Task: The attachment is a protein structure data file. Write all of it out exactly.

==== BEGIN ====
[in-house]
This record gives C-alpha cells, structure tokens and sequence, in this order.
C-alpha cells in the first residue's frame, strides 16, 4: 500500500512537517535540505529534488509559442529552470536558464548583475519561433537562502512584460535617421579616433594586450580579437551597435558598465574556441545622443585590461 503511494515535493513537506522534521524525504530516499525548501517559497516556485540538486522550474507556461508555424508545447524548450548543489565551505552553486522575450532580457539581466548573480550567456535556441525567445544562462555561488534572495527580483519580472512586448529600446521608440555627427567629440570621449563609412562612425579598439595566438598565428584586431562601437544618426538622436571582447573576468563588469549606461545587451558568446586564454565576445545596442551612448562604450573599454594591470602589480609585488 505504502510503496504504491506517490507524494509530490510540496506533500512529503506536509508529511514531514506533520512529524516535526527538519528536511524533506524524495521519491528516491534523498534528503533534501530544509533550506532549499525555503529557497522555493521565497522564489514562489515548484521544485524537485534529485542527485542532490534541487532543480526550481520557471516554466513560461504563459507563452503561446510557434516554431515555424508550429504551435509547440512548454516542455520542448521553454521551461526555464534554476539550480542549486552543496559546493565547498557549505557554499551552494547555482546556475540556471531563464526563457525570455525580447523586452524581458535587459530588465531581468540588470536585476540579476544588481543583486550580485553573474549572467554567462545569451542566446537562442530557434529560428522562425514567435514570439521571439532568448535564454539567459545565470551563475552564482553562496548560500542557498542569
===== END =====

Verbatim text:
[in-house]
This record gives C-alpha cells, structure tokens and sequence, in this order.
C-alpha cells in the first residue's frame, strides 16, 4: 500500500512537517535540505529534488509559442529552470536558464548583475519561433537562502512584460535617421579616433594586450580579437551597435558598465574556441545622443585590461 503511494515535493513537506522534521524525504530516499525548501517559497516556485540538486522550474507556461508555424508545447524548450548543489565551505552553486522575450532580457539581466548573480550567456535556441525567445544562462555561488534572495527580483519580472512586448529600446521608440555627427567629440570621449563609412562612425579598439595566438598565428584586431562601437544618426538622436571582447573576468563588469549606461545587451558568446586564454565576445545596442551612448562604450573599454594591470602589480609585488 505504502510503496504504491506517490507524494509530490510540496506533500512529503506536509508529511514531514506533520512529524516535526527538519528536511524533506524524495521519491528516491534523498534528503533534501530544509533550506532549499525555503529557497522555493521565497522564489514562489515548484521544485524537485534529485542527485542532490534541487532543480526550481520557471516554466513560461504563459507563452503561446510557434516554431515555424508550429504551435509547440512548454516542455520542448521553454521551461526555464534554476539550480542549486552543496559546493565547498557549505557554499551552494547555482546556475540556471531563464526563457525570455525580447523586452524581458535587459530588465531581468540588470536585476540579476544588481543583486550580485553573474549572467554567462545569451542566446537562442530557434529560428522562425514567435514570439521571439532568448535564454539567459545565470551563475552564482553562496548560500542557498542569